In Maryland, a Montgomery County Circuit Court jury has ordered the practice of Silver Springs Dermatologist Dr. Norman Ansel Lokshin to pay the surviving family members of Richard Semsker $5.8 million for dermatology malpractice.
Semsker died of skin cancer in October 2007. The Rockville resident had sought treatment from Dr. Lockshin’s practice. According to his family’s Maryland wrongful death lawsuit, Dr. Lokshin first detected a mole on Semsker’s lower back during a 1998 checkup. Lokshin contacted Semsker’s primary care physician, Dr. Lawrence Marcus, and recommended that the mole be removed. The mole was not removed.
In 2004, Semsker went back to Dr. Lokshin’s practice and was seen by Dr. Michael Albert, who was working at the practice part-time. Dr. Albert recommended that an atypical mole and two cysts be removed from Semsker’s upper back. However, he recommended that the same mole that Lokshin first detected on Albert’s back six years ago only be monitored because he believed that it wasn’t cancerous. Albert had just started working at the dermatology practice and he didn’t know that the mole had grown twice in size.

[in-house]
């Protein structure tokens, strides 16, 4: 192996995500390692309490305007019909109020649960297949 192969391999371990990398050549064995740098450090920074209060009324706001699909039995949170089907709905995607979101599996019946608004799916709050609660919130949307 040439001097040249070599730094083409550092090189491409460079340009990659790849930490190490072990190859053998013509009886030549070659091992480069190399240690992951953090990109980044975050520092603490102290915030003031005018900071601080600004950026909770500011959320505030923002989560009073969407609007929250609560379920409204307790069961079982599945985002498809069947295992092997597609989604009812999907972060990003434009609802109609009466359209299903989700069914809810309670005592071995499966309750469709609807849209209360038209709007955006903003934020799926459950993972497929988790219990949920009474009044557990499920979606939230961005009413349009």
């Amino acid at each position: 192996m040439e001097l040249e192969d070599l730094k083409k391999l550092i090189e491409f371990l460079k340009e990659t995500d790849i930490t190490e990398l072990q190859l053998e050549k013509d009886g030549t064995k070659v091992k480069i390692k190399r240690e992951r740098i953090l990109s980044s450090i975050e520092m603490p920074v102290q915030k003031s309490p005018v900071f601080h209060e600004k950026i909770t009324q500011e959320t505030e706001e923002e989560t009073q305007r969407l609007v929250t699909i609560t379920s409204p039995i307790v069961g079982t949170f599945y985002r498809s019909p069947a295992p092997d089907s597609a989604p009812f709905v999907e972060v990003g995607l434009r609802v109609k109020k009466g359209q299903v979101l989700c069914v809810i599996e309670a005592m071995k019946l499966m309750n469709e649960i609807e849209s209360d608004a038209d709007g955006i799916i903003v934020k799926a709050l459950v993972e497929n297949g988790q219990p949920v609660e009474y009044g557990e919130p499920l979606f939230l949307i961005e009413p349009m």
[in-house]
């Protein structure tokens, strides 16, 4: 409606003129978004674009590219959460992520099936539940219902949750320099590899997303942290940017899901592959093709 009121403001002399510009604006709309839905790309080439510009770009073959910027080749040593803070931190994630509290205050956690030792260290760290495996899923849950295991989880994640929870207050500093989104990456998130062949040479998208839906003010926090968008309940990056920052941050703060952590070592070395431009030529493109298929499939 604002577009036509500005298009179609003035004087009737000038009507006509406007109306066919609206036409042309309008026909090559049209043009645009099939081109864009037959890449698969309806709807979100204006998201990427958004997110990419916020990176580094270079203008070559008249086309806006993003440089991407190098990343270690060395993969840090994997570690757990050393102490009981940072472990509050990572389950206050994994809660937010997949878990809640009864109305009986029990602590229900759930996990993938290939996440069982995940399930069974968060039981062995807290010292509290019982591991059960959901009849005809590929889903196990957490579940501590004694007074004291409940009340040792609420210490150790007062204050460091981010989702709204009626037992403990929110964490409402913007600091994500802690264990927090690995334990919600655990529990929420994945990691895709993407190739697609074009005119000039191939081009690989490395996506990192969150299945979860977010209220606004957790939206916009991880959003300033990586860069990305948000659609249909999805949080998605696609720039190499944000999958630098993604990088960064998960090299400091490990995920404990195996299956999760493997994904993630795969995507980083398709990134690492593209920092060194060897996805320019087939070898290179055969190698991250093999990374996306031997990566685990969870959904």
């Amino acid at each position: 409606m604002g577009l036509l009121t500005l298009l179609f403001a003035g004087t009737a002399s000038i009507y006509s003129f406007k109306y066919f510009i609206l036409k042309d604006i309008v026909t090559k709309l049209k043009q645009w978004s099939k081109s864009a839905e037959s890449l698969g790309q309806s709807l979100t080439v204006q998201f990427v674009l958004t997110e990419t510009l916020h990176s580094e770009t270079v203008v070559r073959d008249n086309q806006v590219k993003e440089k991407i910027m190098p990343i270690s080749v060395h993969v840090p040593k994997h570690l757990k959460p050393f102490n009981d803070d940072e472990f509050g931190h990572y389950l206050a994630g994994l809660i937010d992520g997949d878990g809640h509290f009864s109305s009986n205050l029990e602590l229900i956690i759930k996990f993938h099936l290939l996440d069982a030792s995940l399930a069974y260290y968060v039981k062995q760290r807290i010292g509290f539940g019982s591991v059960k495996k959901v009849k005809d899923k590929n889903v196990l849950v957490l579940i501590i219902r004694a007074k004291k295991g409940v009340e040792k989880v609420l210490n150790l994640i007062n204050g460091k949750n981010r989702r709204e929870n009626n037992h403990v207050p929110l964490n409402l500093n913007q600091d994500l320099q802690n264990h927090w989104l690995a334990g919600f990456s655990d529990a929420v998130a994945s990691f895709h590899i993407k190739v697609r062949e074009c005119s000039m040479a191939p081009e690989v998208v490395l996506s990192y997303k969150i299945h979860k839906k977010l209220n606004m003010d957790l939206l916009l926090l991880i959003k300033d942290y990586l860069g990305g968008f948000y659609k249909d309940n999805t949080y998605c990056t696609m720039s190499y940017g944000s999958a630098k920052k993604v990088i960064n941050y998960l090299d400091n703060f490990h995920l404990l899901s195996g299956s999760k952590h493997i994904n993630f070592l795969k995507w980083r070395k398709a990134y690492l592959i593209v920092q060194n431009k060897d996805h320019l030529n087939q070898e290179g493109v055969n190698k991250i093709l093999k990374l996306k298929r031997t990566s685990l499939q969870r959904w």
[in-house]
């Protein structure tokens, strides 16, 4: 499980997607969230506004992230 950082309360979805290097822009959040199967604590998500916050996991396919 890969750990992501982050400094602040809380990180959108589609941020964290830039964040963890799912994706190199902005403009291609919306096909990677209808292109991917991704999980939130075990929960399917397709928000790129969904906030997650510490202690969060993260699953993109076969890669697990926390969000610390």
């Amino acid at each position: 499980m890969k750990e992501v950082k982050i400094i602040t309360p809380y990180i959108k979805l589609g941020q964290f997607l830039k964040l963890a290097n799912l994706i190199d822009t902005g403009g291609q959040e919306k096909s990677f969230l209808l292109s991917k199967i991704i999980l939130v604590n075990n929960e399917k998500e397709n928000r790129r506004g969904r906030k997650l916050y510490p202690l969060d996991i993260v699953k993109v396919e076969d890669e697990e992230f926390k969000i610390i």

Semsker’s mole was not removed until August 2006, after his wife noted that it was now a different color. He soon found out that he had cancer and that the disease was now in lymph nodes in his lower abdomen and groin. It would later reach his brain. After undergoing surgery, radiation, and chemotherapy, the 47-year-old died of cancer in October 2007.
The Semsker family accused Albert of medical negligence for failing to recommend the mole’s removal. During the wrongful death trial, an expert witness for the family testified that Semsker’s recovery chances would have been 95% if the mole had been removed in 2004 instead of 2006.
While the Maryland jury did not find Lokshin personally liable for the delayed diagnosis, his dermatology practice is being held responsible for the medical malpractice award. The Semsker’s family was awarded $3 million in non-economic damages and $2.8 million for loss of financial support. The non-economic damages will be lowered to $812,5000, per the state’s medical malpractice cap on non-economic damages involving at least two plaintiffs.
Doctor liable for lawyer’s fatal cancer, The Daily Record, November 17, 2008
Family wins malpractice suit against Silver Spring dermatologist, Gazette.net, November 19, 2008
Related Web Resource:
Derm Malpractice Payout Doubled From 2005 to 2007: Average settlement rose by 53% to $290,627, Skin and Allergy News, October 2008